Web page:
Design and Evaluation of Parametrizable Multi-genre Game Mechanics

  • Daniel Apken
  • Hendrik Landwehr
  • Marc Herrlich
  • Markus Krause
  • Dennis Paul
  • Rainer Malaka
Part of the Lecture Notes in Computer Science book series (LNCS, volume 7522)


Designing digital games is primarily interaction design. This interaction manifests as a meaningful change in the game world. An aspect of a game can only change dynamically with a parametric model of this aspect available. One aspect of digital games is yet missing such a systematic description: the genre of a game is currently only determined by its designer. This paper introduces a new approach that allows for dynamic blending between genres. We describe a set of game mechanics that express the characteristics of different game genres. We extract a parametric model from these mechanics to allow dynamic blending. The paper illustrates the possibilities of this approach with an implementation of a multi-genre-game. It also provides empiric evidence that the described model successfully generates different game genres.


multi-genre games genre blending parametrizable game mechanics game mashups 


  1. 1.
    Bjork, S.: Patterns in Game Design, 1st edn. Charles River Media, Hingham Mass (2005)Google Scholar
  2. 2.
    Compton, K., Mateas, M.: Procedural level design for platform games. In: Proc. AIIDE 2006, pp. 109–111 (2006)Google Scholar
  3. 3.
    Handy, A.: Markus ‘Notch’ Persson talks making Minecraft (2010), (last accessed: April 20, 2012)
  4. 4.
    Lopes, R., Bidarra, R.: Adaptivity challenges in games and simulations: A survey. IEEE Transactions on Computational Intelligence and AI in Games 3(2), 85–99 (2011)CrossRefGoogle Scholar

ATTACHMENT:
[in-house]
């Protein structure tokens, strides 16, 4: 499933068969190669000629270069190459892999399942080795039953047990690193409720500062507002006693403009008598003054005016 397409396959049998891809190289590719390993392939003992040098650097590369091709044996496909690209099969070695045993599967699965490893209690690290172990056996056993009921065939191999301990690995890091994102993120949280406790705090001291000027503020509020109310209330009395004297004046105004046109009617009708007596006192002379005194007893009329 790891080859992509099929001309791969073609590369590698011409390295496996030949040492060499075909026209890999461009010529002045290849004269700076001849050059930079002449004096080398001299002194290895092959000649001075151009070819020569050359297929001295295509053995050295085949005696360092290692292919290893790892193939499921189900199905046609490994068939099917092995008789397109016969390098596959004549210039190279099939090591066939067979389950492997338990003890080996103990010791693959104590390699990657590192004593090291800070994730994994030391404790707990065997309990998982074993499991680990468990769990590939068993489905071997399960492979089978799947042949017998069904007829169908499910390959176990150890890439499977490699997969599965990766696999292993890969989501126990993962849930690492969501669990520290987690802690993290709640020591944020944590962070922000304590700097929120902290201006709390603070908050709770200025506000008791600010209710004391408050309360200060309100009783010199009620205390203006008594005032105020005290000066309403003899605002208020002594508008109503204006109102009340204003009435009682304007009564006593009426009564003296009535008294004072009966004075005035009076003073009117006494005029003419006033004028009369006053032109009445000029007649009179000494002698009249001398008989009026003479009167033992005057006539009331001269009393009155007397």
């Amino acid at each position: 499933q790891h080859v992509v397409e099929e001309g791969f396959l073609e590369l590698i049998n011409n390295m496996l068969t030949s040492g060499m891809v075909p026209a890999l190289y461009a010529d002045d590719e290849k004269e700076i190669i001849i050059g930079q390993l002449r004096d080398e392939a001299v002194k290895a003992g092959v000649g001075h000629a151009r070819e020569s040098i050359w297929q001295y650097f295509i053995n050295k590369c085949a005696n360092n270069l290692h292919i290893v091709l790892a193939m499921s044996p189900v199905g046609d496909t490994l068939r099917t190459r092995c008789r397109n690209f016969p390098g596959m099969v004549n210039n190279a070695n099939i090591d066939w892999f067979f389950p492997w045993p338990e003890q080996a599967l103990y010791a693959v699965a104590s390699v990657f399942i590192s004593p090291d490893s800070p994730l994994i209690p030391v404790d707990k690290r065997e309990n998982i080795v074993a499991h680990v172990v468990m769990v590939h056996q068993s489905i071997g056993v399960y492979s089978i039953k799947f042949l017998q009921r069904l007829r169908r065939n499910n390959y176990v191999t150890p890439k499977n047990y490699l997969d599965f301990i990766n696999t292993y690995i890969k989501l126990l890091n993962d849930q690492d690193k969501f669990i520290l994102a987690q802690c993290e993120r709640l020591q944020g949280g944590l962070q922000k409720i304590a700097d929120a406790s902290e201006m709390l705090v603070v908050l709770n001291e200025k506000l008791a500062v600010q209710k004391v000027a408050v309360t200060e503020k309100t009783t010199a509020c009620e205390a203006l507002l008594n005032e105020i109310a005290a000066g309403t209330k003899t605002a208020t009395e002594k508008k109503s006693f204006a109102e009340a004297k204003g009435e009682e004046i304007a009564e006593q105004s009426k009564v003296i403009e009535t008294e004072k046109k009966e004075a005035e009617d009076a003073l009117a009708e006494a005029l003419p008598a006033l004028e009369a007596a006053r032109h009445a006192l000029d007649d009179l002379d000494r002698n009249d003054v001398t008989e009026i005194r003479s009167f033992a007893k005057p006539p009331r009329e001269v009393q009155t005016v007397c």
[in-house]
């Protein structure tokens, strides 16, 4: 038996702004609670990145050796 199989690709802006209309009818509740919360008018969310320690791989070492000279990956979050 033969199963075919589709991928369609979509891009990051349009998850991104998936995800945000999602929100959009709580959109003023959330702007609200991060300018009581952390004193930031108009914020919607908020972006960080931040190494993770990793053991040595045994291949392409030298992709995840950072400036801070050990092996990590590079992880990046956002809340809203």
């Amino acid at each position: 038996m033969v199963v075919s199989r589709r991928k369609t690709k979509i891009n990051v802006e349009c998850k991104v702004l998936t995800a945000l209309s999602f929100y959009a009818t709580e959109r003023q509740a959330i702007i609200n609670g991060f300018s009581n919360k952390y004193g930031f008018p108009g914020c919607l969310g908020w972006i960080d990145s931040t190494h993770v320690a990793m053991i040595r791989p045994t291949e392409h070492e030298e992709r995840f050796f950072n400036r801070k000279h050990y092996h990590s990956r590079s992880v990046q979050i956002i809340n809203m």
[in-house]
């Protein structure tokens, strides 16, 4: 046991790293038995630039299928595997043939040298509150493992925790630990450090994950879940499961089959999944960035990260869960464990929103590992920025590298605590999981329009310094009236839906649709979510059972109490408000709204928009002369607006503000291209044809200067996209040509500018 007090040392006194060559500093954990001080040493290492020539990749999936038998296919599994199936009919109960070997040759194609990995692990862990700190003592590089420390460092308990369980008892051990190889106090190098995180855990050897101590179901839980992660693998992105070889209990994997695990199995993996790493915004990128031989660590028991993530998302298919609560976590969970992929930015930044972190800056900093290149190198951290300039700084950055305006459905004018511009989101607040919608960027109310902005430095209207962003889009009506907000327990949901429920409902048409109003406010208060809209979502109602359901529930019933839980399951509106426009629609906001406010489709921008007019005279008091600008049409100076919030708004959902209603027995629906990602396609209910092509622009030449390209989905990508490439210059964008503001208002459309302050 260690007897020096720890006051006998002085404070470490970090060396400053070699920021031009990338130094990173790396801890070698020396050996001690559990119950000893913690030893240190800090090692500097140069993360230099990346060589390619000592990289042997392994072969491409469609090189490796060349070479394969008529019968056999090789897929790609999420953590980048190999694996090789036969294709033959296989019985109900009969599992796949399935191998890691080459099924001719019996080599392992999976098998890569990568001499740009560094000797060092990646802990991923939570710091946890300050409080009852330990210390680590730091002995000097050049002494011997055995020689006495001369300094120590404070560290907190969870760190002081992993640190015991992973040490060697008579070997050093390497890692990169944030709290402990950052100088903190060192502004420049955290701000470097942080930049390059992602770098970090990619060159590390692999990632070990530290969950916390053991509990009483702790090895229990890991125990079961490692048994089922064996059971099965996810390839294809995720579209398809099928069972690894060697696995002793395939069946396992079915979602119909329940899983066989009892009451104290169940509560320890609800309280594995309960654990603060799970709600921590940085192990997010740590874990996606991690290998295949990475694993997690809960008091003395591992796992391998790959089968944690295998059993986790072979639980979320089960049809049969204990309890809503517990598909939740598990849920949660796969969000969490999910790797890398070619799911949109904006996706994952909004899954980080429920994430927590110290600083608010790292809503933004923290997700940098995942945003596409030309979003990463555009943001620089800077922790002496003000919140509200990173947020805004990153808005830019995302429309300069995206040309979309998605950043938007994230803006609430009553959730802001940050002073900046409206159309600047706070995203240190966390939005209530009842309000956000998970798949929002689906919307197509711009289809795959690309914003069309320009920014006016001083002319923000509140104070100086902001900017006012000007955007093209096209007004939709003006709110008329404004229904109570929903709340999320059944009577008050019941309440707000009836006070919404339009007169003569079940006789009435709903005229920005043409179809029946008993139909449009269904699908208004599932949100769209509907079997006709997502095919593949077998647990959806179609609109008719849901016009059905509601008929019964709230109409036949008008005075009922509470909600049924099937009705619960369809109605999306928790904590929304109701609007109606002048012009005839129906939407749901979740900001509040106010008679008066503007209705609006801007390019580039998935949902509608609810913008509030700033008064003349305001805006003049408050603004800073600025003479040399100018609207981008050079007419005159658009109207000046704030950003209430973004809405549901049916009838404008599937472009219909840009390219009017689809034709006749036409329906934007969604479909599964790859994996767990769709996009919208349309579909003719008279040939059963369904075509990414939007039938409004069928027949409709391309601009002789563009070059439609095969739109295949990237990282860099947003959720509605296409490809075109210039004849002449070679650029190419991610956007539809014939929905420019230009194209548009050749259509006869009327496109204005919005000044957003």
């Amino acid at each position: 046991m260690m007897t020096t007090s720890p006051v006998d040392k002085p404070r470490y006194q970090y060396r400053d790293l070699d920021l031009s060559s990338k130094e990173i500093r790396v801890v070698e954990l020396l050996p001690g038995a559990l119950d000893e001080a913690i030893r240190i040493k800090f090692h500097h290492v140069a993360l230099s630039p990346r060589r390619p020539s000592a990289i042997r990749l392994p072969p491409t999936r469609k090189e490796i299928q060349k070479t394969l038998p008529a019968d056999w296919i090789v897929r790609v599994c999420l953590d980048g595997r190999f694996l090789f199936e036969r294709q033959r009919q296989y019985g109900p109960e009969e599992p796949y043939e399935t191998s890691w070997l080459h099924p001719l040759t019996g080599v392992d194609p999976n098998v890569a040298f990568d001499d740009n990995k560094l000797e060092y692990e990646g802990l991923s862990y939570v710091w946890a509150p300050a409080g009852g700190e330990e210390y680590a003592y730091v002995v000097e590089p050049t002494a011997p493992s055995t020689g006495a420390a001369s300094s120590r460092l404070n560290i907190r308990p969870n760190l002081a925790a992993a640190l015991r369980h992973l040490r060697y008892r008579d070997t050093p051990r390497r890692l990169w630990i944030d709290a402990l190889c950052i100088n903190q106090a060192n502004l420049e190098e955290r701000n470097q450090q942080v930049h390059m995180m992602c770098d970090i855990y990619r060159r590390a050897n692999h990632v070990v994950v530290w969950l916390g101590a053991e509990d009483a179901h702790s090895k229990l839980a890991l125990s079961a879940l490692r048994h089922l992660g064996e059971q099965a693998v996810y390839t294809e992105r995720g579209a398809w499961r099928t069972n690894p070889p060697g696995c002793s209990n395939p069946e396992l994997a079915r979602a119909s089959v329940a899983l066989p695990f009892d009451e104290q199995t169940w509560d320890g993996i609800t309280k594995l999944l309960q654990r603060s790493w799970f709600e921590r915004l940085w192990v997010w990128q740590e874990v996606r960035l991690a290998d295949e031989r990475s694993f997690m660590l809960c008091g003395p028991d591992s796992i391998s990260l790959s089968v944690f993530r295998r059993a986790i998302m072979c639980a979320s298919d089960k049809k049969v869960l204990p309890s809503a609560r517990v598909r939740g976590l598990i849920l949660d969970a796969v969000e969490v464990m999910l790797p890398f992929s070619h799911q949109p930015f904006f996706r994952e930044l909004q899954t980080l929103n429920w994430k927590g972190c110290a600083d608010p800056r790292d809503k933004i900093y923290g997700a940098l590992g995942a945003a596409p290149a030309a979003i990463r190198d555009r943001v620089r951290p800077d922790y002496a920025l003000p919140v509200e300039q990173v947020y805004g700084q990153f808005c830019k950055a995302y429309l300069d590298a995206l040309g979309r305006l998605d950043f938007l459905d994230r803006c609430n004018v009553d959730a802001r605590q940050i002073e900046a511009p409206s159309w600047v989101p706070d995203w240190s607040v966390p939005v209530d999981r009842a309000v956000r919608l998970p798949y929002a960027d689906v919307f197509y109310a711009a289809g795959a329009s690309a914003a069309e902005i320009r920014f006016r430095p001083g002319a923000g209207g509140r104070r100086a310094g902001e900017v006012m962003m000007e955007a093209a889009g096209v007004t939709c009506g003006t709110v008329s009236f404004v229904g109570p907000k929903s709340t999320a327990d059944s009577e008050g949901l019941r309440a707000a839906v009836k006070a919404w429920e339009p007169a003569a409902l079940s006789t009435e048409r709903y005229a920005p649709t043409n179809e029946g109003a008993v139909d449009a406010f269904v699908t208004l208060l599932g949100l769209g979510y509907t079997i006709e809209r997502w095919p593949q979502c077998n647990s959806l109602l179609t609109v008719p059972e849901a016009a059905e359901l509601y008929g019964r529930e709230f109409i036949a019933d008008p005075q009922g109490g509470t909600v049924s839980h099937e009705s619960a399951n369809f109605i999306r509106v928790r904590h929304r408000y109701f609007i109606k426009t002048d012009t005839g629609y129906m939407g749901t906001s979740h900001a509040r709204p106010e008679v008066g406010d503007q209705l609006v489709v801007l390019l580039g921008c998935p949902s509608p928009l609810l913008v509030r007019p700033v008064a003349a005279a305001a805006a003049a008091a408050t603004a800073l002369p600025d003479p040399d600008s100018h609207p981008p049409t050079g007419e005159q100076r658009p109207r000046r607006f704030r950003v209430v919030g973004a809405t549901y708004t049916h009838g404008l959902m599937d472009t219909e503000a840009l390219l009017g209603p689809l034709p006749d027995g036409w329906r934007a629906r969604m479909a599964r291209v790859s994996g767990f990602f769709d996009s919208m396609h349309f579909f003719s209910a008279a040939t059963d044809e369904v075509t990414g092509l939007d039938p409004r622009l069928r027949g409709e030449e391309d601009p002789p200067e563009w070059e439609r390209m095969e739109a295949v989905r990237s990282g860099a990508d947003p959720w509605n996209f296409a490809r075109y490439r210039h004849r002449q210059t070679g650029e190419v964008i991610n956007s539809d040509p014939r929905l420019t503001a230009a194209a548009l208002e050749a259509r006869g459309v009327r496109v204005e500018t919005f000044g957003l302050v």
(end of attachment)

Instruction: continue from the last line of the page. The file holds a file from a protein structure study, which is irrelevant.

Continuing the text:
5. 5.
    Mateas, M., Stern, A.: Facade: An experiment in building a fully-realized interactive drama. In: Proc. GDC 2003, San Jose, CA (2003)Google Scholar
  6. 6.
    Perlin, K.: Improving noise. In: Proc. SIGGRAPH 2002, pp. 681–682. ACM, New York (2002)Google Scholar
  7. 7.
    Salen, K., Zimmerman, E.: Rules of Play: Game Design Fundamentals. MIT Press, Cambridge Mass (2003)Google Scholar
  8. 8.
    Schell, J.: The Art of Game Design: A Book of Lenses. Elsevier/Morgan Kaufmann, Amsterdam (2008)Google Scholar
  9. 9.
    Smith, G., Cha, M., Whitehead, J.: A framework for analysis of 2d platformer levels. In: Proc. SIGGRAPH 2008 Symposium on Video Games, pp. 75–80. ACM, New York (2008)Google Scholar
  10. 10.
    Sorenson, N., Pasquier, P., DiPaola, S.: A generic approach to challenge modeling for the procedural creation of video game levels. IEEE Transactions on Computational Intelligence and AI in Games 3(3), 229–244 (2011)CrossRefGoogle Scholar
  11. 11.
    Togelius, J., Yannakakis, G., Stanley, K., Browne, C.: Search-based procedural content generation: A taxonomy and survey. IEEE Transactions on Computational Intelligence and AI in Games 3(3), 172–186 (2011)CrossRefGoogle Scholar
  12. 12.
    Toy, M., Wichman, G., Arnold, K., Lane, J.: Rogue by artificial intelligence design (1983)Google Scholar
  13. 13.
    Watson, B., Muller, P., Wonka, P., Sexton, C., Veryovka, O., Fuller, A.: Procedural urban modeling in practice. IEEE Computer Graphics and Applications 28(3), 18–26 (2008)CrossRefGoogle Scholar

Copyright information

© IFIP International Federation for Information Processing 2012

Authors and Affiliations

  • Daniel Apken
    • 1
  • Hendrik Landwehr
    • 1
  • Marc Herrlich
    • 1
  • Markus Krause
    • 1
  • Dennis Paul
    • 2
  • Rainer Malaka
    • 1
  1. 1.Research Group Digital Media, TZIUniversity of BremenGermany
  2. 2.Interaction and SpaceUniversity of the Arts BremenGermany

Personalised recommendations